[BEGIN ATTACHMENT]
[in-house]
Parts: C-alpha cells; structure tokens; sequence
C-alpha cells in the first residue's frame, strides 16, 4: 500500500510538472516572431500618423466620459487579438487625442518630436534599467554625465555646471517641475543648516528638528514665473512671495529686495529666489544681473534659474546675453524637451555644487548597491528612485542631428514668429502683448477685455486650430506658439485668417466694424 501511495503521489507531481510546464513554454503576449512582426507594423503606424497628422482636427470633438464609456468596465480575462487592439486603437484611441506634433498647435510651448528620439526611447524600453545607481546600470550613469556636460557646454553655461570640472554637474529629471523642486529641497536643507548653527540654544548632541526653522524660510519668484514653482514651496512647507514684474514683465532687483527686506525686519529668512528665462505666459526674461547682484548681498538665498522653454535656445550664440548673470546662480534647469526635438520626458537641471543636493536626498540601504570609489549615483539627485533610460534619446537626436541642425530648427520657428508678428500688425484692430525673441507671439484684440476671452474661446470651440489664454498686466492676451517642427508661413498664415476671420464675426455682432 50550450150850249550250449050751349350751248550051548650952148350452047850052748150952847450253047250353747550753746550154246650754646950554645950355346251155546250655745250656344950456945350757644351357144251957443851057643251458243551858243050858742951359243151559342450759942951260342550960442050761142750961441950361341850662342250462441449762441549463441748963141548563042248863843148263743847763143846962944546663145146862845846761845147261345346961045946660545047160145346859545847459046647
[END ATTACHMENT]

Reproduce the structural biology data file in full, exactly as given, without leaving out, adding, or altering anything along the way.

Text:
[in-house]
Parts: C-alpha cells; structure tokens; sequence
C-alpha cells in the first residue's frame, strides 16, 4: 500500500510538472516572431500618423466620459487579438487625442518630436534599467554625465555646471517641475543648516528638528514665473512671495529686495529666489544681473534659474546675453524637451555644487548597491528612485542631428514668429502683448477685455486650430506658439485668417466694424 501511495503521489507531481510546464513554454503576449512582426507594423503606424497628422482636427470633438464609456468596465480575462487592439486603437484611441506634433498647435510651448528620439526611447524600453545607481546600470550613469556636460557646454553655461570640472554637474529629471523642486529641497536643507548653527540654544548632541526653522524660510519668484514653482514651496512647507514684474514683465532687483527686506525686519529668512528665462505666459526674461547682484548681498538665498522653454535656445550664440548673470546662480534647469526635438520626458537641471543636493536626498540601504570609489549615483539627485533610460534619446537626436541642425530648427520657428508678428500688425484692430525673441507671439484684440476671452474661446470651440489664454498686466492676451517642427508661413498664415476671420464675426455682432 50550450150850249550250449050751349350751248550051548650952148350452047850052748150952847450253047250353747550753746550154246650754646950554645950355346251155546250655745250656344950456945350757644351357144251957443851057643251458243551858243050858742951359243151559342450759942951260342550960442050761142750961441950361341850662342250462441449762441549463441748963141548563042248863843148263743847763143846962944546663145146862845846761845147261345346961045946660545047160145346859545847459046647